Frank Luntz, Ray LaHood & More at the Newsweek Daily Beast Bipartisan Brunch
Guests at The Daily Beast bipartisan brunch give President Obama their best advice. By John Avlon.
The Daily Beast bipartisan brunch, in partnership with Credit Suisse, lived up to its billing: Democrats, Republicans, and independents, shoulder to shoulder at Cafe Milano, chowing down and toasting the start of a new term.
With the second inaugural address one day away, I asked some of the assembled what they were hoping to hear from President Obama.
Frank Luntz, Republican pollster and author of Words That Work: The president should say “We’re not Republicans. We’re not Democrats. We’re Americans. And I extend my hand”—as he actually physically does it—“I extend my hand to the speaker, the minority leader of the Senate and their colleagues. Let us make a commitment on this great day to get great things done for great Americans.’”
Ray LaHood, Obama administration transportation secretary and Illinois Republican: “We need to really come together here in Washington and work together because that’s what the American people want.” Why should we have any rational hope of that? I asked. “Because we didn’t go over the fiscal cliff. Because the president, vice president, the leaders of Congress came to an agreement. They did it at the 11th hour; now they need to start at the 12th hour and move on and continue to make progress.” Fair enough. My final question: are you going to stay for the second term? “There’ll be more to say about that later.”
Laura D’Andrea Tyson, former chairman of the Council of Economic Advisers, Clinton administration: “That we’ve put in place the foundation for a stronger, sounder, fairer economic recovery. I think the administration in the first term did a number of incredibly important things to get the foundation together … A lot of discussion is about the long-term budget. The long-term budget is basically health care. Every single thing that we know how to do about controlling cost is in the health-care-reform legislation. We should speed it up … I’m optimistic we can get the cost turned in a serious way and that’s the most important long-term issue.”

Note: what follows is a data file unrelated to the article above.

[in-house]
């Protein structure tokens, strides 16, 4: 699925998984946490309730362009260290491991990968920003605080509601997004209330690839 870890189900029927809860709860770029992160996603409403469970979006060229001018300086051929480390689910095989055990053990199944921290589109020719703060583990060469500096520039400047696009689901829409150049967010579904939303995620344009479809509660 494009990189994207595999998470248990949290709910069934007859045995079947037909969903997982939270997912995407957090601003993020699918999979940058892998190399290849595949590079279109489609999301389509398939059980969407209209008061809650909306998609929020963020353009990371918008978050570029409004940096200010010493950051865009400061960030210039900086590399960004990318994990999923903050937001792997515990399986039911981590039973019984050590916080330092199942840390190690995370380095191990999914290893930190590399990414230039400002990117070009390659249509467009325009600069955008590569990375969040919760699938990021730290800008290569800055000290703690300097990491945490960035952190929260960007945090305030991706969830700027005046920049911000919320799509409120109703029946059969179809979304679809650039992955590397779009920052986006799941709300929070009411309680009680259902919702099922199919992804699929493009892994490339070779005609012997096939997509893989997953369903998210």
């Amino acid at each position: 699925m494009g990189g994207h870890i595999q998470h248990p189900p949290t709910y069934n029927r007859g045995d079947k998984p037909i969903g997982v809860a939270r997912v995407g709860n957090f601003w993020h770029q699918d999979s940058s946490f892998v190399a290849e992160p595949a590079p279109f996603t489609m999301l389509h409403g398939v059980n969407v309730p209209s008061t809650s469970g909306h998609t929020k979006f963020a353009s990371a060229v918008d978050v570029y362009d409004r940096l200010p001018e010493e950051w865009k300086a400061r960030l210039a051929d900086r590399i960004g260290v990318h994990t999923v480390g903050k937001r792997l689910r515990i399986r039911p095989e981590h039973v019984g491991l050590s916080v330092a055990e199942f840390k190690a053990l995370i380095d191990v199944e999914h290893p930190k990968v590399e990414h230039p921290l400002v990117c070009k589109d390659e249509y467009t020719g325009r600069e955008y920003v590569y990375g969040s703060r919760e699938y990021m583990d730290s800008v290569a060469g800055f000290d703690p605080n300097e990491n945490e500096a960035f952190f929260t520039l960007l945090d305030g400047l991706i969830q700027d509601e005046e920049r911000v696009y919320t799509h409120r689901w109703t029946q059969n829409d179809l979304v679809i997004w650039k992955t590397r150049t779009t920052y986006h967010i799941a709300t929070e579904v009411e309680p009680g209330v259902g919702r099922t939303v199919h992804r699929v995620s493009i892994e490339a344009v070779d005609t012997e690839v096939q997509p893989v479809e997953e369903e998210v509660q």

Christopher Howard, president of Hampden-Sydney College: “It should be an inspirational talk, I mean, this is a time to put away the sort of bitter partisanship and politics and think about the United States of America … I’m looking forward to a talk about unifying ideas in the United States of America and I’m excited about it.”
Gene Sperling, director of the Obama administration National Economic Council: “Really good staffers don’t comment on the president’s inaugural address 24 hours before.”